The tradition of intensive fieldwork by a single anthropologist in one area has been challenged by new emphasis on studying historical patterns, wider regions, and global networks. Some anthropologists have started their careers from the new vantage point, amidst a chorus of claims for innovative methodologies. Others have lived through these changes of perspective and are able to reflect on them, while re-evaluating the place of fieldwork within the broader aims of general anthropology. This book explores these transformations of world view and approach as they have been experienced by anthropological colleagues, a number of whom began their work very much in the earlier tradition. They cover experiences of field research in Africa, Papua New Guinea, South America, Central and South Asia, Europe, the Middle East, Indonesia, Japan and China. Constant through the chapters is a distinctively qualitative empirical approach, once associated with the village but now being developed in relation to large-scale or dispersed communities.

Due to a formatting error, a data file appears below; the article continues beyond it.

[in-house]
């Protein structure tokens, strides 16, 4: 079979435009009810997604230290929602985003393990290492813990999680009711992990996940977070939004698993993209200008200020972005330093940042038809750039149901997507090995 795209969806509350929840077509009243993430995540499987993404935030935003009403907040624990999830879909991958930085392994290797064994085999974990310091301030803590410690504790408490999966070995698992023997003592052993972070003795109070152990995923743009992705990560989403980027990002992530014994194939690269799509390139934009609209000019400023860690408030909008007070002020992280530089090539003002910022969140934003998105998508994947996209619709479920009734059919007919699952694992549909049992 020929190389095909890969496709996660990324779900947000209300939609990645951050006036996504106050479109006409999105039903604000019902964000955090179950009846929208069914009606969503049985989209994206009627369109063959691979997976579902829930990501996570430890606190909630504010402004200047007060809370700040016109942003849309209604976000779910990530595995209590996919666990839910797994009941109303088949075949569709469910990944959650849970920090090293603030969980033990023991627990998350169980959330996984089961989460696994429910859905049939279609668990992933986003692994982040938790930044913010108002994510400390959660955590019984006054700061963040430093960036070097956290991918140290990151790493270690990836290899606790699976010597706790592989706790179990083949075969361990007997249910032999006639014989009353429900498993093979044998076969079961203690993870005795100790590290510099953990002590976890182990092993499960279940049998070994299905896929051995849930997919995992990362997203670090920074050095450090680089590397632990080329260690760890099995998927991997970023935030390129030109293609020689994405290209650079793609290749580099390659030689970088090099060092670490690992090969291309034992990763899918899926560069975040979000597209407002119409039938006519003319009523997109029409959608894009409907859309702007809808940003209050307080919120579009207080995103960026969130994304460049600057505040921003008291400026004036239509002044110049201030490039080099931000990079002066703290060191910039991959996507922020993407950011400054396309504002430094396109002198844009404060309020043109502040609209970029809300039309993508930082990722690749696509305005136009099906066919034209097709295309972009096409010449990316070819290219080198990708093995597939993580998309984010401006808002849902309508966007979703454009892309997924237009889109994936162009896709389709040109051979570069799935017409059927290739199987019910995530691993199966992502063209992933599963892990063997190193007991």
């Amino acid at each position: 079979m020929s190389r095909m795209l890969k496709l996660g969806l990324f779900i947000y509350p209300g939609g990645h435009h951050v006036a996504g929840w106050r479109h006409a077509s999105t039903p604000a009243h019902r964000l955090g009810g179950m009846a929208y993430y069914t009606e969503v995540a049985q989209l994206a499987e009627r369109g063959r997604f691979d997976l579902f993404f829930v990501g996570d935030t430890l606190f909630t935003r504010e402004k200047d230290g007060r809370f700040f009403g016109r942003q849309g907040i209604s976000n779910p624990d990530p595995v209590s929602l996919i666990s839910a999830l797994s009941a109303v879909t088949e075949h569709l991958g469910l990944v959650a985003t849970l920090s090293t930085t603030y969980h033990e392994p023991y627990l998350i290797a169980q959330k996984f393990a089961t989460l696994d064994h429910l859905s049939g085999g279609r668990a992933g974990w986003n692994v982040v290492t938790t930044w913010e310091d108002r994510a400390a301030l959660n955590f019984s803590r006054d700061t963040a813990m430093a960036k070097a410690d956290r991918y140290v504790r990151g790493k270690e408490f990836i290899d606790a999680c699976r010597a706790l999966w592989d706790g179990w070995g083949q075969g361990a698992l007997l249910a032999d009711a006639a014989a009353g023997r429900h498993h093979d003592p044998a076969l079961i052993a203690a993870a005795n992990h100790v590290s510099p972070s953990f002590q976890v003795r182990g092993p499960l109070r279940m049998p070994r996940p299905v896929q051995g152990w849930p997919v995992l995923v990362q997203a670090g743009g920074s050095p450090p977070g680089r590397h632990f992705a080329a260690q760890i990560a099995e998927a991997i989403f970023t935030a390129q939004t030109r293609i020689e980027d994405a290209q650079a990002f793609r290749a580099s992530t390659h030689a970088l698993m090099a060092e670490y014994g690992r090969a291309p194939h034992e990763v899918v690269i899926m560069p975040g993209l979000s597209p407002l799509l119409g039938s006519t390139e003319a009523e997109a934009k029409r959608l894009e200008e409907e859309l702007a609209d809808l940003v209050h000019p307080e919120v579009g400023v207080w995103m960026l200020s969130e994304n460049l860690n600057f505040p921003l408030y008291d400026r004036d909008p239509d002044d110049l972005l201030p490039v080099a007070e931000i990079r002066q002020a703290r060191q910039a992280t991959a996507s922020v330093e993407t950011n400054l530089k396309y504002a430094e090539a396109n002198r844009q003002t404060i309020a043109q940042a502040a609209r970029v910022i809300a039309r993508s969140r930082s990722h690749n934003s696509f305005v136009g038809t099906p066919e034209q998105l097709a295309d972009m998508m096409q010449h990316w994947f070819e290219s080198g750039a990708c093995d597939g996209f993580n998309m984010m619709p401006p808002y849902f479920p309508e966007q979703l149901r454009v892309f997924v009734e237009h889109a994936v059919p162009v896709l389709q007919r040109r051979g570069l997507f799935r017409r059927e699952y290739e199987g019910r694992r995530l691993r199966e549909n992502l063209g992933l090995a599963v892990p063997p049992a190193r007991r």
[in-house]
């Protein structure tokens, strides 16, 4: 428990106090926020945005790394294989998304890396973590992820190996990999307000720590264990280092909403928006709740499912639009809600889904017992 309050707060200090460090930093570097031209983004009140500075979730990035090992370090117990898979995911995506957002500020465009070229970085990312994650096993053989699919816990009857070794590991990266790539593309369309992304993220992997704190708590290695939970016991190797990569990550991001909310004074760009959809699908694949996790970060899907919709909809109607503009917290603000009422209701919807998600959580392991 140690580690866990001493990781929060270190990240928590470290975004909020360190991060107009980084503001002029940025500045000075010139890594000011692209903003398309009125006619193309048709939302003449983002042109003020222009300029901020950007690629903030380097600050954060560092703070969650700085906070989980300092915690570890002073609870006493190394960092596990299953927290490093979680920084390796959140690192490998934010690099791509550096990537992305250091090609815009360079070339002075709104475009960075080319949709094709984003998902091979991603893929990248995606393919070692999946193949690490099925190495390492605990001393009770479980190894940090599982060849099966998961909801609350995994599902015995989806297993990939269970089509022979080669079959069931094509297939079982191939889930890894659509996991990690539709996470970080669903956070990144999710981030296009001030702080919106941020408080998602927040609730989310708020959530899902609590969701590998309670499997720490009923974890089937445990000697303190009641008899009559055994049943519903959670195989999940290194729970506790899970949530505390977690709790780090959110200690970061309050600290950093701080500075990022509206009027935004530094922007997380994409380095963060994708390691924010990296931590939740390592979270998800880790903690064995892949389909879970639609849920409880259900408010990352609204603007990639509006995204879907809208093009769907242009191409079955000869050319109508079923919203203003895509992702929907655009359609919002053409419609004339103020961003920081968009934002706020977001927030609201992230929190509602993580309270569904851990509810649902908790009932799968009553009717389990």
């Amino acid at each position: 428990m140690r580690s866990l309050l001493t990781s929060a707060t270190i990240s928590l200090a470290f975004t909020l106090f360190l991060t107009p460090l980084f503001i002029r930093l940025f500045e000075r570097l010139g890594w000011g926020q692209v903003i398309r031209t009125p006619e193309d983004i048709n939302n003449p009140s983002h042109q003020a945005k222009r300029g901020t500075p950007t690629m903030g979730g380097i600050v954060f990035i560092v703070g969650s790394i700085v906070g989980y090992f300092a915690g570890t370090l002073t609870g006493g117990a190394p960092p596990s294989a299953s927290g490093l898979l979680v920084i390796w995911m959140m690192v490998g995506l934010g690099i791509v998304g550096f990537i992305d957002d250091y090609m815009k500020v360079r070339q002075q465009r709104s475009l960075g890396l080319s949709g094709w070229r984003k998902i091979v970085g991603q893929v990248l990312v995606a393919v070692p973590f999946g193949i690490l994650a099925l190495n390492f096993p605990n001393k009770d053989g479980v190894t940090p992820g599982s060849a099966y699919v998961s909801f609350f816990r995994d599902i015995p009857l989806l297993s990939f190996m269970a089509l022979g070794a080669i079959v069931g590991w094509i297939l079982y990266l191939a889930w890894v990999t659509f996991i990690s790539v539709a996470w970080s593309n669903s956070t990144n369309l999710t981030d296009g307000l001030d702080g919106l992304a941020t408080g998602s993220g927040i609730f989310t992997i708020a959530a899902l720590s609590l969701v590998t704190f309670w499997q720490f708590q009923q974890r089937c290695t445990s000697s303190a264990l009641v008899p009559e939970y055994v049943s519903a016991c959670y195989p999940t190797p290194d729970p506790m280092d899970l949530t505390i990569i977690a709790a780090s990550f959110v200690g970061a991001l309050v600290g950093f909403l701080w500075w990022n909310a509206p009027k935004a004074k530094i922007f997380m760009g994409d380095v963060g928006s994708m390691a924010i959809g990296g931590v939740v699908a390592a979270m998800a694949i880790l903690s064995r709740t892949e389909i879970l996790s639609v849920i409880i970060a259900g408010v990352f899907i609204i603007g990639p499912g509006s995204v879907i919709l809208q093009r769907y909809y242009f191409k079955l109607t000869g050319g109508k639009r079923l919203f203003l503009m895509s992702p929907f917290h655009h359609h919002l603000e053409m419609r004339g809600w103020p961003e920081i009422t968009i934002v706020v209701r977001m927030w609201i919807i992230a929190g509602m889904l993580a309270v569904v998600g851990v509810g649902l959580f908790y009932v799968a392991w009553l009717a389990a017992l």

A dozen papers reflect the newer perspective of studying historical patterns, wider regions, and global networks beyond traditional anthropological fieldwork. New wave scholars reflect on their field and desk experiences and may let the field come to them; e.g., an ethnomusicologist studies the fieldwork of others and observes non- Western performances in a British museum. Includes b&w photos of authors' studies and a substantial bibliography. The editors and contributors are from the U. of Oxford, where the social and cultural anthropology department held a 1997 seminar on the teaching of methods on which this volume is based. Annotation c. Book News, Inc., Portland, OR (booknews.com)